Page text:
When I got to work this morning, my boss had cut out a cartoon and had left it on my desk. It was a Baby Blues cartoon, and began with the kid asking the mom if he and his sister could watch some TV while she cooked dinner. The mom answers “sure” and is shown tackling laundry, childcare and dinner duty solo, all the while grumbling how she LOVES doing everything around the house all by herself. It ends with the kid returning to his sister and letting her know, “She said ‘sure’”.
I appreciated the laugh and seeing that on Monday morning, after leaving a messy house with a to-do list a mile long, made my day. The timing was perfect—I almost wondered if my boss had been a fly on the wall in my house at dinner last night! The fact that it was so relatable hit me in a couple ways. First, I can be that Martyr Mom at times, complaining about how I have to do everything, after having never asked for help. I forget my kids (and even sometimes my husband) don’t read minds and if I want them to do something, I need to specifically instruct. Second, I began to wonder what message, if any, I send my family as I putter about in the kitchen, closing cabinet doors a little too hard and muttering to myself. The reality is, they probably hear what they want to—Mom’s got dinner covered, let’s play XBOX until she calls us in.
I admire Marla Cilley of Flylady fame. She has a website, www.flylady.net, where she helps those of us with Housework Attention Deficit Disorder (my terminology) develop routines and habits for keeping an organized, tidy home. One of the points she makes when people whine that their families don’t help them is that it’s better to lead them by example than nagging them to death. I guess I’ve never quite been a good enough example to test that theory, but I love how she sees the complaining as being a martyr. I’ve been around enough martyrs in my life, haven’t you? You know the type. They do this, that and the other and it’s so hard and nobody appreciates them and blah blah blah. I have to put the blah blah blah in there because I honestly don’t think I’ve ever heard what comes after that. And neither do our kids.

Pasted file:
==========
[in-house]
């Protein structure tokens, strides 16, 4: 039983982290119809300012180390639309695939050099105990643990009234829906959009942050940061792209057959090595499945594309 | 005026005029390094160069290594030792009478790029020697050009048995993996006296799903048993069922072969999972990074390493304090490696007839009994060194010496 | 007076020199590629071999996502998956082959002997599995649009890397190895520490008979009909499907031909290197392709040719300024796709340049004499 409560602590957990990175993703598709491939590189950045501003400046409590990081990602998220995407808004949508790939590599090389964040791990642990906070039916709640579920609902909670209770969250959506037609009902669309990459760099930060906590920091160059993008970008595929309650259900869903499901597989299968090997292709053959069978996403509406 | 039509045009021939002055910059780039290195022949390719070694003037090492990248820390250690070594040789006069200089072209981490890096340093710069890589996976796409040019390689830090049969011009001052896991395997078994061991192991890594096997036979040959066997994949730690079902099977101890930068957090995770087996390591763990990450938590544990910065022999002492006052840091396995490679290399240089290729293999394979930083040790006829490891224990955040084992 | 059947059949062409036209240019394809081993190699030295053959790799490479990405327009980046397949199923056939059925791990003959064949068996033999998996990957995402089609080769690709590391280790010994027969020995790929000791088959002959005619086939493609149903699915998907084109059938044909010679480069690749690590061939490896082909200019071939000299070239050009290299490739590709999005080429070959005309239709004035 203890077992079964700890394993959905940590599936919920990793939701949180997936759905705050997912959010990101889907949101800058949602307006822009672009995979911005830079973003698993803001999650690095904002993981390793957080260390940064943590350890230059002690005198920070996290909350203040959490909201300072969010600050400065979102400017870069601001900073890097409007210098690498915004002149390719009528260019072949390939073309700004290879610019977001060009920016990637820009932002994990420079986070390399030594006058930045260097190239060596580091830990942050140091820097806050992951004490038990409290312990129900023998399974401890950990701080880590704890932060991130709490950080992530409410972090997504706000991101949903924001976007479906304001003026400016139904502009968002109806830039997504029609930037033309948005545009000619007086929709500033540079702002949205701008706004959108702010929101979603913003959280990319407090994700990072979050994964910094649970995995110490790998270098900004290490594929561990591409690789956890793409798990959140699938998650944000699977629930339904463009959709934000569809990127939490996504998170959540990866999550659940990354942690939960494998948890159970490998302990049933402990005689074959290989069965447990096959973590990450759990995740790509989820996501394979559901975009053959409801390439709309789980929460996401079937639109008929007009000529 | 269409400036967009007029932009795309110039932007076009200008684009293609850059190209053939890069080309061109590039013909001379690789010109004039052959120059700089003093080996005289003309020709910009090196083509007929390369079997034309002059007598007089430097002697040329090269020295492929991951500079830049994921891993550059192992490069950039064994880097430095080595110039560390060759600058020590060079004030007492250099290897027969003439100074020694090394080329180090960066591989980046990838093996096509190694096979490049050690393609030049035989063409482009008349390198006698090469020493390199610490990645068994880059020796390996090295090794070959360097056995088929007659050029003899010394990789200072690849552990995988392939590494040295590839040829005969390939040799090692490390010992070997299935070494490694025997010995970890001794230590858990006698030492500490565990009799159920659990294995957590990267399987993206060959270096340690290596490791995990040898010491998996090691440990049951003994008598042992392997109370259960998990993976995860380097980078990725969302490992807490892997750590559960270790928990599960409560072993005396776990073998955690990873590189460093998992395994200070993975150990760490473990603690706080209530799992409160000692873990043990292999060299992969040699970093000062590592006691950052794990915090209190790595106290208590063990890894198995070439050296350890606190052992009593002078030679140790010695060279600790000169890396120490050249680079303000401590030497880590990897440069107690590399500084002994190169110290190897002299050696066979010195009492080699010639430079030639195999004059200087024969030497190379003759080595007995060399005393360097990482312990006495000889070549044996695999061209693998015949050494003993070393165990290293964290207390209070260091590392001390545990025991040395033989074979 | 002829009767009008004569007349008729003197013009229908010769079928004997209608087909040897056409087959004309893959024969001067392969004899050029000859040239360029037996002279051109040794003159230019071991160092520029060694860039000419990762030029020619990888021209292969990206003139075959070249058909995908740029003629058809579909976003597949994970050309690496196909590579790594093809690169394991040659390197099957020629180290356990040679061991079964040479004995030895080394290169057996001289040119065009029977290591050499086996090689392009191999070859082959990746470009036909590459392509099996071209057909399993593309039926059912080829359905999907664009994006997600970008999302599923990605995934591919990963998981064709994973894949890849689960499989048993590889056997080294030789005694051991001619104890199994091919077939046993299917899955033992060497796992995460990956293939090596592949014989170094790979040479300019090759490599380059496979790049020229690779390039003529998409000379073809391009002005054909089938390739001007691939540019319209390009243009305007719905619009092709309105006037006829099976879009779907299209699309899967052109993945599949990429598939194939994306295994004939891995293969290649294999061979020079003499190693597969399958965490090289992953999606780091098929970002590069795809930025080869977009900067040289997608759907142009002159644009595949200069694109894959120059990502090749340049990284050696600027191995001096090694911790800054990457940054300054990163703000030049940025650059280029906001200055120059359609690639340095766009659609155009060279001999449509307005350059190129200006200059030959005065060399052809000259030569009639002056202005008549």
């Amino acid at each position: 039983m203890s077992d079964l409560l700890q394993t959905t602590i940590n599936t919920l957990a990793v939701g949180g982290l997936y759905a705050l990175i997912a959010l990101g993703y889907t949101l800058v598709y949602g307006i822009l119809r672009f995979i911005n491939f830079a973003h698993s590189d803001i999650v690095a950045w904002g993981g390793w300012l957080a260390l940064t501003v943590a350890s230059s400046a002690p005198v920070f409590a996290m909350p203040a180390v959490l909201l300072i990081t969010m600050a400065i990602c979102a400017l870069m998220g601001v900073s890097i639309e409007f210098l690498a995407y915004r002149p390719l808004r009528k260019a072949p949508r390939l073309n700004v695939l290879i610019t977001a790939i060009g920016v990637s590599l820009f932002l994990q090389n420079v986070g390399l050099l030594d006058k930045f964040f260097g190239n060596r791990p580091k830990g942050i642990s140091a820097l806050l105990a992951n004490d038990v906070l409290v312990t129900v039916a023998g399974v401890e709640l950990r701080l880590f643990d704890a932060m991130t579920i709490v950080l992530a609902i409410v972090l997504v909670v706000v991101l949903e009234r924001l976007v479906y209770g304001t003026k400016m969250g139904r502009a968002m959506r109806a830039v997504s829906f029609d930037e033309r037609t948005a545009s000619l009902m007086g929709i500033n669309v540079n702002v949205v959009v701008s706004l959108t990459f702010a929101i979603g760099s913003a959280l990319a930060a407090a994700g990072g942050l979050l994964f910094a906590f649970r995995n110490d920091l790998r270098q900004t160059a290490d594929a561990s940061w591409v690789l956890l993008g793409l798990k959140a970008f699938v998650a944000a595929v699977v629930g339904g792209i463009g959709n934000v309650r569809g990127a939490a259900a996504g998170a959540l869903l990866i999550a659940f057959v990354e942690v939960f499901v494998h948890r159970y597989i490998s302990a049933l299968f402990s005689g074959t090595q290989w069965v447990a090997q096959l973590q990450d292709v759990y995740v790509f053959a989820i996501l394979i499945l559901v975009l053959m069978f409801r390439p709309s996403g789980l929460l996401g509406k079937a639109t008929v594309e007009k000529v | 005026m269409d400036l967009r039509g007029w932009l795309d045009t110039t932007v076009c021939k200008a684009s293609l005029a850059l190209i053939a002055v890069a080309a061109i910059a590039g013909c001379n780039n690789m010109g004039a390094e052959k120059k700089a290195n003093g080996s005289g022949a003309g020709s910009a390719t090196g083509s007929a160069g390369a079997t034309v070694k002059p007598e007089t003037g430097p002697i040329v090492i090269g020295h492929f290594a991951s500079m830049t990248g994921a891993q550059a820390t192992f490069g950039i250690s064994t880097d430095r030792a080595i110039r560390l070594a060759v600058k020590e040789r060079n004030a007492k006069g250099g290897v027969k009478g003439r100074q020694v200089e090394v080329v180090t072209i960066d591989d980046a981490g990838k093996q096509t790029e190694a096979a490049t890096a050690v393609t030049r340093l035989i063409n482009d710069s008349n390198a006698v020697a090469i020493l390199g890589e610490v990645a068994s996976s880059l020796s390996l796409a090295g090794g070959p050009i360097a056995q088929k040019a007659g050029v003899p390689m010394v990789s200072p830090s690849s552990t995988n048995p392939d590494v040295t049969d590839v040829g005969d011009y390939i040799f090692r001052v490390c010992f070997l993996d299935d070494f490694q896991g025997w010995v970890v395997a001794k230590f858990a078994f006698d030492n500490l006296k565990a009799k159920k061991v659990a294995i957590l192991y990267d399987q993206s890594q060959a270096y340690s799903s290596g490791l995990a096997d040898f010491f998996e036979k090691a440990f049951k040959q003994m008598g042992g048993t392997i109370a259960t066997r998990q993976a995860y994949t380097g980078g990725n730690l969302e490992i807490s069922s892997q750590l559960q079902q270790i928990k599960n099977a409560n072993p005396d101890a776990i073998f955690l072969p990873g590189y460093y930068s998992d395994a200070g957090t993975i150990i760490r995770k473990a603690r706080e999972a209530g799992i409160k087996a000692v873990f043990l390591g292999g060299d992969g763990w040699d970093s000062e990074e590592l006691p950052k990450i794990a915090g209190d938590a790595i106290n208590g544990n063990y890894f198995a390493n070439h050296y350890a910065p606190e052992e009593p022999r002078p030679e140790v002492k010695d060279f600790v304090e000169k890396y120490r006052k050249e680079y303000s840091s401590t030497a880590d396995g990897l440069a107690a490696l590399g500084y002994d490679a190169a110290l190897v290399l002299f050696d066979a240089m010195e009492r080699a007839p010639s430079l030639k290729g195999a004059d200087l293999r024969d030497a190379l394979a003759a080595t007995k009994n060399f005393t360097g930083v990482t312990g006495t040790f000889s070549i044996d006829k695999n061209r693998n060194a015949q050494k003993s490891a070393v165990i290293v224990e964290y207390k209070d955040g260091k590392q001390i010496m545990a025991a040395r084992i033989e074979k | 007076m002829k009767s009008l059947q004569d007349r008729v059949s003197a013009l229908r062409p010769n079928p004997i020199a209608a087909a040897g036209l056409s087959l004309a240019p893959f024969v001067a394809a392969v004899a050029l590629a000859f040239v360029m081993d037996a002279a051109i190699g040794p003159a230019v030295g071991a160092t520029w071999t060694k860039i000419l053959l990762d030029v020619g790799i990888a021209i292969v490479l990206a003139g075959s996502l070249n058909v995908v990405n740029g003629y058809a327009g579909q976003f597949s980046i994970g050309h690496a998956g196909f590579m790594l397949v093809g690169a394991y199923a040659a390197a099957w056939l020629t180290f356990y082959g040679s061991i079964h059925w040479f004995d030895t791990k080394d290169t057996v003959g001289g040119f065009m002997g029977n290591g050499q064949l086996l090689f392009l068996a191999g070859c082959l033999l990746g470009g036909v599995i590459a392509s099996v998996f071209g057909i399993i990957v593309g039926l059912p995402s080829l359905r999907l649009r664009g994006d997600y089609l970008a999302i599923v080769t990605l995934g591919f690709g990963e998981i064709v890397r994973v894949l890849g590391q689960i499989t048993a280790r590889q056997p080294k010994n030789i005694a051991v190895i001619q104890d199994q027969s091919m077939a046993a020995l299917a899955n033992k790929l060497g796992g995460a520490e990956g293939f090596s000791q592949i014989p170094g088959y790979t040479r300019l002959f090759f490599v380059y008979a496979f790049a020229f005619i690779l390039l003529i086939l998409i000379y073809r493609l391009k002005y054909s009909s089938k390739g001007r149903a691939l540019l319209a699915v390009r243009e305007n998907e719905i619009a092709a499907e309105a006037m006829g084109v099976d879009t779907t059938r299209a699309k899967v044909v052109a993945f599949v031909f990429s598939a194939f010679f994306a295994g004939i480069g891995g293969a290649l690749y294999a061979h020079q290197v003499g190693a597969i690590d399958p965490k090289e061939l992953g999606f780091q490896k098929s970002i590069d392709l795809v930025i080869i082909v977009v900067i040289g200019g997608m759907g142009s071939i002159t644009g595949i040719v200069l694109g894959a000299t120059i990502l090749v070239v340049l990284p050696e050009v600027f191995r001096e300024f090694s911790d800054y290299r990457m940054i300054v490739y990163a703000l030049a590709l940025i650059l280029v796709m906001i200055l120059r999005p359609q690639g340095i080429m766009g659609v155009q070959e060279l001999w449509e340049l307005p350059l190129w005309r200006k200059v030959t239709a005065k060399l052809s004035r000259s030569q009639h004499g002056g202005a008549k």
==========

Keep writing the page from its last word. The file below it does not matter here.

None of us wants to be that person, yet I do think all of us have felt that way at times. Whether or not we verbalize it depends on who we’re with and what mood we’re in.
So Martyr Mom tendencies aside, the cartoon made me think about what we Moms (and Dads) need to do to get our families more involved in the household routines. I stayed home with the kids until my oldest was a freshman in high school. From the time they were born, I did all the household tasks—laundry, cooking, cleaning, etc. I considered it my full-time job and felt blessed to be home with them when they were little. Any time I tried to develop some kind of chore system I became so frustrated I just gave up. As they got older and I became more involved in activities outside the home (many of them revolving around the kids like coaching, leading Girl Scouts, etc.) eventually returning to work part-time, I should have been more diligent in assigning them specific things to do. Instead, I mistakenly just believed that they were mini adults, and would see something that needed to be done and just do it for sake of cleanliness and hygiene. (They’re good kids, but not that good!)
Now don’t get me wrong, my kids will do chores when specifically asked, even if at times I have to ask more than once. The problem is that I need to let go of the idea that they will use their observation skills to see I need help and instinctively offer to set the table. Like the mom in the cartoon, my frustration is, in part, of my own making.
Because while nobody likes being given Mom’s To-Do List, they dislike Martyr Mom even more.